However, STEM women returning after a multi-year break continue to face significant barriers when they try to re-enter the job market. Employers typically see candidates without up-to-date skills and experience as too risky to bring into experienced hire roles. We’ve heard far too many stories of highly qualified women engineers and tech professionals being dismissed out of hand by recruitment agencies, and never making it past an initial CV screen if they apply directly for advertised roles.
‘Our social goal is to make taking an extended break a normal part of a 40- to 50-year career’
When their already-reduced professional self-confidence takes a further knock, many women returners decide that they’ll never be able to pick up their previous career, and take a lower-level role or decide to retrain.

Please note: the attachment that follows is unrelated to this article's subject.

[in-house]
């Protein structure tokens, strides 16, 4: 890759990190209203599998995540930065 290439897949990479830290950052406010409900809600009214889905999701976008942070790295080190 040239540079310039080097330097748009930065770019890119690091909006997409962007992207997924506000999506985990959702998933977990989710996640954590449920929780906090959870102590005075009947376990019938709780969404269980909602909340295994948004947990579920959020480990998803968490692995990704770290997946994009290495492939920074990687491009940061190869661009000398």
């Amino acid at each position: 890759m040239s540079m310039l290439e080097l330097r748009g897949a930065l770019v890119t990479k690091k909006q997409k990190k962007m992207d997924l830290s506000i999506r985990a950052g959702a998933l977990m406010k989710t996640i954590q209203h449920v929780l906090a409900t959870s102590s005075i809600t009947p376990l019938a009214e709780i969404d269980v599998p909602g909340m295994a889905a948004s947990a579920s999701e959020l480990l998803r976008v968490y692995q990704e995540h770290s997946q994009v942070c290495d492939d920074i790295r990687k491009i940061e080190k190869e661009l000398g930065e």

Apart from the loss of technical professionals, this also exacerbates the gender pay gap. According to PwC research, last year, of those that come back, three in five move into a lower-skilled or lower-paid role than the job they had before, reducing earnings by up to a third.
This is a global issue, not just an Irish one. In 2012, we founded Women Returners in the UK, aiming to tackle this wasted potential, and we’ve recently launched in Ireland. Our social goal is to make taking an extended break a normal part of a 40- to 50-year career. After all, employees may need to pause their careers for many reasons besides childcare, such as caring for elderly relatives, illness and relocation.
Creating solutions for returners and employers
In the UK, we have succeeded in starting to change the conversation around returners. Employers in sectors from construction to telecoms to asset management are recognising that this high-calibre and motivated group can help to increase gender and age diversity, and fill talent gaps. As Julie Thornton, head of human resources at Tideway, the London infrastructure project, said: “We’ve learned to look past the gap to the skills.”